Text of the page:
Botanical name: Papaver orientale Family: Papaveraceae (Poppy family)
Synonyms: Papaver grandiflorum, Papaver spectabile, Papaver monanthum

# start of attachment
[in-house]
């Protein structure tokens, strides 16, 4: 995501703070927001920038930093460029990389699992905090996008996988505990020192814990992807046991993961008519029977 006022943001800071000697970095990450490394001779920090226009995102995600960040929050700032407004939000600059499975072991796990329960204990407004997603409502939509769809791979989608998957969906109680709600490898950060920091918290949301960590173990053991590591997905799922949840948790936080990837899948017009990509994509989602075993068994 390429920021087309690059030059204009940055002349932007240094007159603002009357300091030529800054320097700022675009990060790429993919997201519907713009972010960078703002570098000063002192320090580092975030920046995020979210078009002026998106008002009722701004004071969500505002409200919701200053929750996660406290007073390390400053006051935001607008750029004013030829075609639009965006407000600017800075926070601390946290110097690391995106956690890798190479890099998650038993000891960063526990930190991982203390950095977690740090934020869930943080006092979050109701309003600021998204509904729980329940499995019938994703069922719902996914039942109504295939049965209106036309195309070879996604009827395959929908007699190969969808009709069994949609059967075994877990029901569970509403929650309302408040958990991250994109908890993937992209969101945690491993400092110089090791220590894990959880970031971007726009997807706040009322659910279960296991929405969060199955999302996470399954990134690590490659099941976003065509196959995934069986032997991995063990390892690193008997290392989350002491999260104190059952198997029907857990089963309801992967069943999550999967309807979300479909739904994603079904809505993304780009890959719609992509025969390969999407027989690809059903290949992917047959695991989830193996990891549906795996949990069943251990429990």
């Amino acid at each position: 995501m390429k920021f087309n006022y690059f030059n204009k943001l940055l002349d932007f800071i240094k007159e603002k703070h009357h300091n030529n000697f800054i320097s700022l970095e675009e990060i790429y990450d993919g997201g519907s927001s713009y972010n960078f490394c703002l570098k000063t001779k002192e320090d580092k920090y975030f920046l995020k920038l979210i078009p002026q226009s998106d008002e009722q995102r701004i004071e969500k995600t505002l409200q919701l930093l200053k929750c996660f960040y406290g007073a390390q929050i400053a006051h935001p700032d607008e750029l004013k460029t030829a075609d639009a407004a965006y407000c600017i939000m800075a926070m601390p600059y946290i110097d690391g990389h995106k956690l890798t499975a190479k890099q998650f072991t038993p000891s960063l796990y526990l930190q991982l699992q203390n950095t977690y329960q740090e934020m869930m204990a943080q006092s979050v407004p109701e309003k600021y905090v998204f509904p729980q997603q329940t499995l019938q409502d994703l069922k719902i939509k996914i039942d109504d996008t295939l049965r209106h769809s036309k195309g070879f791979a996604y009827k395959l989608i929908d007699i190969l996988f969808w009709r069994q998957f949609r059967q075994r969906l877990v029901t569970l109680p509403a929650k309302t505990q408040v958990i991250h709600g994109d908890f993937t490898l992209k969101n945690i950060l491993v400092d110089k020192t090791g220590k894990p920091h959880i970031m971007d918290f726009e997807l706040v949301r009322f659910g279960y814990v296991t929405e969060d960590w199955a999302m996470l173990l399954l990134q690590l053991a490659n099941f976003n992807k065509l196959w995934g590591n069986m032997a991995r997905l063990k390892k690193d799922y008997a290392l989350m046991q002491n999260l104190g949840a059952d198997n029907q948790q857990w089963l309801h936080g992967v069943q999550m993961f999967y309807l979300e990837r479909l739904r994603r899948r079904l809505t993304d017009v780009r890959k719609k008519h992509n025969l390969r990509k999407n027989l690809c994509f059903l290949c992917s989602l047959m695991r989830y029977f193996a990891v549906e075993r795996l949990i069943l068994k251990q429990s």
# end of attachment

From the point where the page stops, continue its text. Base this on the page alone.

Oriental Poppy, a popular garden plant, is a perennial herb, bristly throughout. Flowers are borne solitary, at branch-ends, bowl-shaped, large, 10-16 cm in diameter. Flower-stalks are densely bristly. Flower buds erect, ovoid or broadly ovoid, 2-3 cm, spreading bristly. Sepals are 2, sometimes 3, outside green, inside whitish. Petals are 4-6, red or carmine, cultivars of varying color, with or without a basal dark blotch or flecking, broadly obovate or flabellate, 5-8 cm, basally shortly clawed, below with thick veins. Stamens are numerous; filaments dark, thread-like, below ampliate; anthers indigo-violet, oblong. Stigma is 10-16-rayed, actinomorphic, indigo, uniting into compressed disk, margin sparsely thickly sawtoothed. Roots are whitish, spindle-shaped, fleshy, with numerous fibrous roots. Stems are erect to rising up, clustered, 2-3 ft tall, erect, round, almost compressed- or appressed bristly, leafy in lower 2/3. Basal leaves are green on both surfaces, ovate to lanceshaped, 20-30 cm including leaf-stalk, sparsely sawtoothed or incised, teeth bristle-tipped, both surfaces bristly, bipinnately divided; lobules lanceshaped or oblong. Stem leaves are many, alternate, similar to basal leaves, but smaller; lower leaves long stalked, uppermost stalkless. Capsule is spheroidal, 2-3.5 cm in diameter, hairless, with a flat 10-16-rayed stigmatic disk. Seeds are brown, round-kidney-shaped, broadly striped, with small foveolae. Oriental Poppy is native to the Caucasus, northeastern Turkey, and northern Iran, widely cultivated. Flowering: June-July.
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